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What do the terms “complete” and “incomplete” spinal cord injury mean?

Lawrence Vogel, MD

Medical Director, Spinal Cord Injury Program, Shriners Hospital for Children, Chicago

More Videos by Lawrence Vogel
Transcriptadd

It’s a common misconception that people have that if you have a complete spinal cord injury, it means that the spinal cord is been completely severed, like as though they took a knife and cut it. But the vast majority of spinal cord injuries, even complete, the spinal cord, if you look at it with the naked eye, would look pretty normal to us. The damage to spinal cords, whether or not it’s complete or incomplete, it’s really primarily at a microscopic level. So, one has initially an inflammatory response, with edema or swelling of that area of the spinal cord, and as a result of that inflammation and swelling, one can then have cell death and hemorrhage. Just like you have a bruise on your arm, you’d have a bruise on the spinal cord. And that’s what kills the cells, and causes the spinal cord damage. If we could look inside the spinal cord, and see the tracks that go up and down, that basically connect our brain to our feet. So if we say, “I want to move my foot,” the message starts in my brain, sends the message down the spinal cord, then to a nerve, and then to my leg muscle to move. That’s how we usually would move something. Opposite is by feeling, we would stimulate a nerve fiber in our foot for instance, sends a message up our, via nerve to our spinal cord, up to our brain. But with a spinal cord injury, those transmissions are either completely stopped, or partially stopped. And so, if you have a complete lesion theoretically, the vast majority, if not all of those tracks that are going up and down, have been damaged one way or another. The truth is that probably even in complete lesions, there may be a few fibers that are still running up and down, but they’re not enough for you to be able to voluntarily move your leg, or to have sensation. The other thing that happens, in addition to loss of fibers, is we lose something called myelin. And myelin is an insulation that our nerve fibers have; it’s kind of like electric any kind of electric cord. The way electricity flows is you have to have an insulation, so the electricity goes in one direction, doesn’t kind of dissipate all over the place. So we have this, something called myelin around our nerve fibers, or axons, that help transmit our messages from one place to another. So after a spinal cord injury, for many reasons, our, these axons lose their myelin, or their insulation, and even if there exists, transmission is slower or very poor. Clearly spinal cord injuries, if they’re complete, have major impact on one’s gross motor function. On the other hand, there’s all different extremes of incomplete spinal cord injuries, to having sensory preservation, to those who have some motor abilities, to almost to normal.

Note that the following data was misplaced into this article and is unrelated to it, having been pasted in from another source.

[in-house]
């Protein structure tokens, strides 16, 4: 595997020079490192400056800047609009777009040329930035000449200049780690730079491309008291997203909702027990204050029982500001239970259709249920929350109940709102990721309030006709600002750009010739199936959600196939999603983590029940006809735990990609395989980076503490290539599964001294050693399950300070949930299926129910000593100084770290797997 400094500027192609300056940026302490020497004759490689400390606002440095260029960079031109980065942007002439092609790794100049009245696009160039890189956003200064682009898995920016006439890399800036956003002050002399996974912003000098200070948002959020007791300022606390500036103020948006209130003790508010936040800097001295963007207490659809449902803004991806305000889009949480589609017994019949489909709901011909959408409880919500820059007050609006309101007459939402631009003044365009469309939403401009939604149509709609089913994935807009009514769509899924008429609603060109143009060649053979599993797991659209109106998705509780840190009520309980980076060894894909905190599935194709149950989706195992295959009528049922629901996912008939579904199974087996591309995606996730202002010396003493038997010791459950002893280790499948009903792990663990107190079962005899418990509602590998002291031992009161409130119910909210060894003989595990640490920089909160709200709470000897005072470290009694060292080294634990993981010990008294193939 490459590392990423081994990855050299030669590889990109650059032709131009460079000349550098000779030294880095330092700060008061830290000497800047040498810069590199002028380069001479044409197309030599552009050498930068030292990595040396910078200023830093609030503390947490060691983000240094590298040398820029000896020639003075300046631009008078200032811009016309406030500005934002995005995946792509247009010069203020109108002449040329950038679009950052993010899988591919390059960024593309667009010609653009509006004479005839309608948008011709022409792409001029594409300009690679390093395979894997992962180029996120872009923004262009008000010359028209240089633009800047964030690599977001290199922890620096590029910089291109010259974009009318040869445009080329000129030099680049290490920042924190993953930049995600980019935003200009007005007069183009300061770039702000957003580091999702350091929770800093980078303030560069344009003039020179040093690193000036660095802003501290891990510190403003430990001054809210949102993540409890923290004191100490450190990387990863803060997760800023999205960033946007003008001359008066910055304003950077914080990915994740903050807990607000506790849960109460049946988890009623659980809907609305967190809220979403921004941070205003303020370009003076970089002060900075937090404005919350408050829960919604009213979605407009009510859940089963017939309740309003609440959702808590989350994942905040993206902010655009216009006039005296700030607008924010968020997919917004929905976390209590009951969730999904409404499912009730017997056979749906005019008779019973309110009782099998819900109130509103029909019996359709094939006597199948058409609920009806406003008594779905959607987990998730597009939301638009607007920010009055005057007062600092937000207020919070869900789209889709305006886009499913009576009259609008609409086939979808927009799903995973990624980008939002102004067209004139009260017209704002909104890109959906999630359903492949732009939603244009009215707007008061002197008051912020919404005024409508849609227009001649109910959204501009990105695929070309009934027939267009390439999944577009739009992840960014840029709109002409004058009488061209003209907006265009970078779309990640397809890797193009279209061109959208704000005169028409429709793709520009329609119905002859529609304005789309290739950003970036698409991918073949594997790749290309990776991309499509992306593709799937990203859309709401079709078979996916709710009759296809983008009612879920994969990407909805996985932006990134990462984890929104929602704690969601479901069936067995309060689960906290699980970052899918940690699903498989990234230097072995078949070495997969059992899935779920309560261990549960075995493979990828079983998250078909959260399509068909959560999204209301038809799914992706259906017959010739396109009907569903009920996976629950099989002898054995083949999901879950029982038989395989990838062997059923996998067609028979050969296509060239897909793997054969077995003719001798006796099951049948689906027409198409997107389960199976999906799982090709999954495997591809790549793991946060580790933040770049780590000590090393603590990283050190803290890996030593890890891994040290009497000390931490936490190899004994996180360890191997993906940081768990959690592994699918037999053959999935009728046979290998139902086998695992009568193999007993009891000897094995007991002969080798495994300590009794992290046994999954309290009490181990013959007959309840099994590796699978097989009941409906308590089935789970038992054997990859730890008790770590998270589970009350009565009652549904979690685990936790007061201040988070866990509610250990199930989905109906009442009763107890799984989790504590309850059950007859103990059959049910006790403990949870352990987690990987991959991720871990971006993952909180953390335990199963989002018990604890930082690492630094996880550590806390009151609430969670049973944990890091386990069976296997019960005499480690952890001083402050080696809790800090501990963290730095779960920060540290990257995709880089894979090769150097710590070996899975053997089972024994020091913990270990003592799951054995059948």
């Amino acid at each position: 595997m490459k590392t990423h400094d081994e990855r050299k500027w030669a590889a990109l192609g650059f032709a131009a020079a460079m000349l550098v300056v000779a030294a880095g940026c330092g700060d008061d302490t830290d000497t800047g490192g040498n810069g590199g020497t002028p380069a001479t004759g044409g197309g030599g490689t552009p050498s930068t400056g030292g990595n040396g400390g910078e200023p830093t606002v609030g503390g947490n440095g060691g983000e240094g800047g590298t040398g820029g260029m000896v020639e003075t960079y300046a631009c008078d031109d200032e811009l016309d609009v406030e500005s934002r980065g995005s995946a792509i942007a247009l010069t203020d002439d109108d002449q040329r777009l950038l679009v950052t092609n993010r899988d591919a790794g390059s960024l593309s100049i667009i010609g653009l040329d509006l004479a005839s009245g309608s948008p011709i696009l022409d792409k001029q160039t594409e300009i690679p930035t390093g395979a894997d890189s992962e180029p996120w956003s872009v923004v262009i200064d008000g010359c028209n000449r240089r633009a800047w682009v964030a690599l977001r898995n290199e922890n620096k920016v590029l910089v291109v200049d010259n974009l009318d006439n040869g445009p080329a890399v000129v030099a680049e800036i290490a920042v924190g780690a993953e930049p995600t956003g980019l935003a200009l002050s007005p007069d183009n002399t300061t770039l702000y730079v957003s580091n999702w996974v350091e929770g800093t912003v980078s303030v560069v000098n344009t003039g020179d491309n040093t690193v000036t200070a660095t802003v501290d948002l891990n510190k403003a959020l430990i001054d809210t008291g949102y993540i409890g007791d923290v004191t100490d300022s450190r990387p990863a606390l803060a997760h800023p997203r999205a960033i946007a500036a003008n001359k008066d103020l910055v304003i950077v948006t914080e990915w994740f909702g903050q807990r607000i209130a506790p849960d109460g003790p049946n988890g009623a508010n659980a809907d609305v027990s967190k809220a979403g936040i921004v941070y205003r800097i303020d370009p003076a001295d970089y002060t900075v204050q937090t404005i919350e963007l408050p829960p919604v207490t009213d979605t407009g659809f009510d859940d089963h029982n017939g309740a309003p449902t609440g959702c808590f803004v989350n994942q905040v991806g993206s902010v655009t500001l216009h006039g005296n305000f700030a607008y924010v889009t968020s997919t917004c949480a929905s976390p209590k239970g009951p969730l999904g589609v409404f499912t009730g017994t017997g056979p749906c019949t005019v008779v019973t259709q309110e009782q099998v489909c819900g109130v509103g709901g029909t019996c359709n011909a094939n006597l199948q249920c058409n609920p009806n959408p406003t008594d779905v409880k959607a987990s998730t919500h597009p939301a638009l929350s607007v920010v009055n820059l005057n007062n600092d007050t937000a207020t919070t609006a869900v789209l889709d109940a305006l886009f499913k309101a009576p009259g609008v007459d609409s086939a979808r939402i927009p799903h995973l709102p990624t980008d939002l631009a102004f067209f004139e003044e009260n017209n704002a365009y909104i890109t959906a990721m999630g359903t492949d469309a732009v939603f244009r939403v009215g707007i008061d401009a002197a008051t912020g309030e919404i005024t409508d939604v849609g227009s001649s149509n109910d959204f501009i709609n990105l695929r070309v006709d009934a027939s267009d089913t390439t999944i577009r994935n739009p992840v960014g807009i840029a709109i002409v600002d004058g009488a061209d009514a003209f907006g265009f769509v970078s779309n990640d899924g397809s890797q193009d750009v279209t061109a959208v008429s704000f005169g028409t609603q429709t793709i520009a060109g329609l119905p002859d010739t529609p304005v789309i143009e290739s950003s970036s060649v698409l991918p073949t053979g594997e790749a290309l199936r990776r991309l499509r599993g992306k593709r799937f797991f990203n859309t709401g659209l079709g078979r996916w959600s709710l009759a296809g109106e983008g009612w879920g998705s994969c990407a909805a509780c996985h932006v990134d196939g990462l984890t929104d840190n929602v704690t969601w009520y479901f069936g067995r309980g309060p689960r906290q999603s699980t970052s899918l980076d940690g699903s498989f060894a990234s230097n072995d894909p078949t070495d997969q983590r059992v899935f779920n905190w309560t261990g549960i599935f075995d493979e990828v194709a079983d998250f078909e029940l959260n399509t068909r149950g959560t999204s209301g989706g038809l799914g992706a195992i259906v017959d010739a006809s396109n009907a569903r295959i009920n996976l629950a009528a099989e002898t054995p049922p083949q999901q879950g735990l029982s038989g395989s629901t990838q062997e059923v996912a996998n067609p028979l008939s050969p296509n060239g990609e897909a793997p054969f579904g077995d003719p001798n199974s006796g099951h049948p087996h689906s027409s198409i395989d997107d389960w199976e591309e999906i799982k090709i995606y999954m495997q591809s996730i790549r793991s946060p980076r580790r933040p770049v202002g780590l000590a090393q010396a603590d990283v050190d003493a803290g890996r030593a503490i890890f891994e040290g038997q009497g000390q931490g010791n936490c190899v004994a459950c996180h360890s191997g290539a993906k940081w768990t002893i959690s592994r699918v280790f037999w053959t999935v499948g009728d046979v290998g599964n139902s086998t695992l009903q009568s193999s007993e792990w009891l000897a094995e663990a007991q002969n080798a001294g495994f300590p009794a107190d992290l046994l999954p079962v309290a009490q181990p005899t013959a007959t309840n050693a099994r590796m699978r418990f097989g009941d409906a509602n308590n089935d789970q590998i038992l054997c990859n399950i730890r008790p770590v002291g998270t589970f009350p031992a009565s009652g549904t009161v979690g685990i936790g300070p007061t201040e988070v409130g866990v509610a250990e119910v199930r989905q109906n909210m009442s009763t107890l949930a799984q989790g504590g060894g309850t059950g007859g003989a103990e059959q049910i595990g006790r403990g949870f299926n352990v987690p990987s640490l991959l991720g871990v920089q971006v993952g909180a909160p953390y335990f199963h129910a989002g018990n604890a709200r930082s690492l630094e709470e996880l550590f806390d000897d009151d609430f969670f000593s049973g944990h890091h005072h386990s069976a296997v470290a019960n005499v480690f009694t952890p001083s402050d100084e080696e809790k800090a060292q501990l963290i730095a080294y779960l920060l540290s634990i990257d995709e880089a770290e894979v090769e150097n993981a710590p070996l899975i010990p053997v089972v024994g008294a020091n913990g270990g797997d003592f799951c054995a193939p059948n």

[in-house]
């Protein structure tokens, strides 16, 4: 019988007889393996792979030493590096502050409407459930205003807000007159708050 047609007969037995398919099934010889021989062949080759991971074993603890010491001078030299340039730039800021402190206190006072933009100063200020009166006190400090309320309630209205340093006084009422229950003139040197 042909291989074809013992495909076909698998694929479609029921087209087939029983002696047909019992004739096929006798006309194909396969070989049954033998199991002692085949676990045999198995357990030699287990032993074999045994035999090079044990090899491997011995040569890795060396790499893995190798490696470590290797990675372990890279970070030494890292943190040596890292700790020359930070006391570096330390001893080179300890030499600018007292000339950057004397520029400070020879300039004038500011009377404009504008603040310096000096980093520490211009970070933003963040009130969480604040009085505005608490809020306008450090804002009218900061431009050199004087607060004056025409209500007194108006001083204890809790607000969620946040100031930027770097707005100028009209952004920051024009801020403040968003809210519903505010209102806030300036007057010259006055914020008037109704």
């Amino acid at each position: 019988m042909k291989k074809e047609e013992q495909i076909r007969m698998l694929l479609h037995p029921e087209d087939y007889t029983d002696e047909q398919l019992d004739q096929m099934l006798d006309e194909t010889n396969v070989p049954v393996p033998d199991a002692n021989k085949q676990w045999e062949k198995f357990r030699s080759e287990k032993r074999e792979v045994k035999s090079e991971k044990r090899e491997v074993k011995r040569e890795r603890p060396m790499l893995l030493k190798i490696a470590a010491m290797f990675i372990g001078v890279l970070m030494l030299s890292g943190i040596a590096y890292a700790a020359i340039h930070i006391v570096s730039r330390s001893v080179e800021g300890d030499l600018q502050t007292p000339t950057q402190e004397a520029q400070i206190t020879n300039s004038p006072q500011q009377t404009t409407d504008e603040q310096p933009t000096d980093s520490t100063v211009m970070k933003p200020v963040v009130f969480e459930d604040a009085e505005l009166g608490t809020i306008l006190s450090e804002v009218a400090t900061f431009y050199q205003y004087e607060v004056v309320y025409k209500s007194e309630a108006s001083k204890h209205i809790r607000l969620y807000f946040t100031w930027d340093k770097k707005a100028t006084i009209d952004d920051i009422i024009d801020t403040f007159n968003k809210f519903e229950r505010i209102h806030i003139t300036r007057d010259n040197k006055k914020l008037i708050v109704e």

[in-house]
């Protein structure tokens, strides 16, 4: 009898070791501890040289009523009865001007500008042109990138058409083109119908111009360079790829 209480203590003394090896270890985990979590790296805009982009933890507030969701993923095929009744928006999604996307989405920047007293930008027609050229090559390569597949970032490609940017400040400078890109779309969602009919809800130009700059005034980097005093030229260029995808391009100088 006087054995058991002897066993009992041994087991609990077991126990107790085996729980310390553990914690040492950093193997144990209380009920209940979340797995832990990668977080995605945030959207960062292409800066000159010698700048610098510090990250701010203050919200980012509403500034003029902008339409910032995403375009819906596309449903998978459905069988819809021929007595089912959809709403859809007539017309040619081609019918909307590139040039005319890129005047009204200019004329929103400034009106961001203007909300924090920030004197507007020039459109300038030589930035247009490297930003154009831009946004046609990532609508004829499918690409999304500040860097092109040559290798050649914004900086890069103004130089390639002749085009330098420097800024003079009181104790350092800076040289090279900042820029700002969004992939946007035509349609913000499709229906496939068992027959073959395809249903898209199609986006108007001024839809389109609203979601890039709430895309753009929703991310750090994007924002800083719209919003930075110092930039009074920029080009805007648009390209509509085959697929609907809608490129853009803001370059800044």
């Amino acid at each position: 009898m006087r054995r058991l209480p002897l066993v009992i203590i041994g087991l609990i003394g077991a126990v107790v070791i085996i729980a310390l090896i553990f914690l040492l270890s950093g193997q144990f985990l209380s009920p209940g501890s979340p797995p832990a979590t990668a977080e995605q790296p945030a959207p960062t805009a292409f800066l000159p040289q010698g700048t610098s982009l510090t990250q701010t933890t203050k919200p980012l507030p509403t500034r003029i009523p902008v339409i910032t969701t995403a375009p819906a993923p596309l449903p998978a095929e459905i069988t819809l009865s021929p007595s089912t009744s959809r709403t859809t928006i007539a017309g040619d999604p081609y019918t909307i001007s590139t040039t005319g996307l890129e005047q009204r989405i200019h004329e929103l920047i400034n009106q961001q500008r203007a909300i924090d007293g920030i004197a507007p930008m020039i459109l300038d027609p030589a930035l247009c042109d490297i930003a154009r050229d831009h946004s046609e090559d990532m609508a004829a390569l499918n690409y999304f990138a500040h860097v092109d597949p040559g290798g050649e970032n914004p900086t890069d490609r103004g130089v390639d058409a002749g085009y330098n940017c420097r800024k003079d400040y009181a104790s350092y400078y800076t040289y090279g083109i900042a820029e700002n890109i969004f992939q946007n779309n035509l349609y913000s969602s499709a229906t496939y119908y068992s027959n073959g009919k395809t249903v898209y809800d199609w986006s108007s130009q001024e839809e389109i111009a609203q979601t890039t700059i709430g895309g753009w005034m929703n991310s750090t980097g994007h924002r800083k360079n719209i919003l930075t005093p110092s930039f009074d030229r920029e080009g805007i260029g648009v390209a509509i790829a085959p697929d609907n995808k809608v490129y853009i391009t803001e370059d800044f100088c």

What do the terms “complete” and “incomplete” spinal cord injury mean?